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Published April 09, 2009, 07:40 AM

Preservation North Dakota holding conference

Preservation North Dakota, the state’s private, nonprofit, grassroots coalition for historic preservation, will be holding its 16th Annual North Dakota Historic Preservation Conference May 1-3 in Bismarck. Preservation North Dakota works throughout the year developing programs to raise public awareness about the plight of historic prairie churches, school buildings, rural farm sites, historic barns, storefronts, and other buildings.

Preservation North Dakota, the state’s private, nonprofit, grassroots coalition for historic preservation, will be holding its 16th Annual North Dakota Historic Preservation Conference May 1-3 in Bismarck.

Preservation North Dakota works throughout the year developing programs to raise public awareness about the plight of historic prairie churches, school buildings, rural farm sites, historic barns, storefronts, and other buildings. PND also works to provide preservation solutions for endangered places and supports local preservation groups throughout the state through the PND Local Affiliate Program.

The annual North Dakota Historic Preservation Conference is a three-day event and is open to PND members, Local Affiliates and the public. This year, two expanded tours, 20 educational sessions and the opportunity to explore options in historic preservation using better building and planning practices are offered.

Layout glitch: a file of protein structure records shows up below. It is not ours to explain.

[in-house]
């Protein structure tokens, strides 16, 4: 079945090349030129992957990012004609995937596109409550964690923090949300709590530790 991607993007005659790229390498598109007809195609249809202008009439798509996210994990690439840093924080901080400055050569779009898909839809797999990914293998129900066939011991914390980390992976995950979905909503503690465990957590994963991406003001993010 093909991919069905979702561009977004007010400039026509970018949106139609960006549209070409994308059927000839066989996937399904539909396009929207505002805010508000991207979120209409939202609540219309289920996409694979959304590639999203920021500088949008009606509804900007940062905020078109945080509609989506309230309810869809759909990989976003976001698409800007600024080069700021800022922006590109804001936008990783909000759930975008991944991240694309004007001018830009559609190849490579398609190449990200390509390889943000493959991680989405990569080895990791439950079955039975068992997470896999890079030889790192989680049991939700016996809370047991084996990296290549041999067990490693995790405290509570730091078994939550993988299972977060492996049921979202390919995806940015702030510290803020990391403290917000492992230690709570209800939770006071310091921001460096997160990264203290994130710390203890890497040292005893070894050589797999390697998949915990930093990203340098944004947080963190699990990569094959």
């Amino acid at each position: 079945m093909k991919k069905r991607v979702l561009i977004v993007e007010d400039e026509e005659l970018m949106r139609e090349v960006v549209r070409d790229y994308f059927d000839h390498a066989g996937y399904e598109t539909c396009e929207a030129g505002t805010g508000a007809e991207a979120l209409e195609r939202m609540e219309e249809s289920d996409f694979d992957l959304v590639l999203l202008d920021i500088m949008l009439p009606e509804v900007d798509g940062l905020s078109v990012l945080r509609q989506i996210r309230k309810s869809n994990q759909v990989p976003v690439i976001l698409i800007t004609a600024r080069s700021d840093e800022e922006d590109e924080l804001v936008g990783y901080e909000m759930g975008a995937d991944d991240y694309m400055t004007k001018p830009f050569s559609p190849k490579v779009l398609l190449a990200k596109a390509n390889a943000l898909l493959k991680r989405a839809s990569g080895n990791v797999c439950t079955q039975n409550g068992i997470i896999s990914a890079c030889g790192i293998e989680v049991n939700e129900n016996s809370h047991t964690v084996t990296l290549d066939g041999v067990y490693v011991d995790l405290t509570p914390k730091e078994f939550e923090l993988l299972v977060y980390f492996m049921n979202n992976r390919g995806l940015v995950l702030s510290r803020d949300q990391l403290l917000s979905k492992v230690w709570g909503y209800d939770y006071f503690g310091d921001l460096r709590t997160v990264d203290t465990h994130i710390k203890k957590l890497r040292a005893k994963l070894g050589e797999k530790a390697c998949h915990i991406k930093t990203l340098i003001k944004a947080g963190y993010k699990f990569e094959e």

The 2009 conference theme is “Building a Better Future with Our Historic Places.” Featured topics include: green building philosophy and techniques; Native American perspectives on the past and future built environments in North Dakota; North Dakota’s historic bridges; and problems and solutions in repairing stone edifices.

On Friday afternoon, attendees will take a motor coach tour of Bismarck’s Cathedral Historic Residential District led by Erik and Amy Sakariassen. On Saturday afternoon, they will tour the Double Ditch archaeological site and the Knife River Indian Villages National Historic Site with Fern Swenson, archaeology and historic preservation division director, State Historical Society of North Dakota.

In conjunction with the conference, each year Preservation North Dakota reveals its “Three Most Endangered Places” List and the winner of the annual “Success Story Award.” An on-site silent auction helps to raise money and awareness of historic preservation is-sues in North Dakota.

Preservation North Dakota partners with Buckstop Junction and the State Historical Society of North Dakota for this year’s conference. American Institute of Architects educational credits are also available.

Further conference information is available on the PND Web site www. prairieplaces.org where a link is provided for online registration. For questions, e-mail info@prairie places.org or call 701-356-3001.

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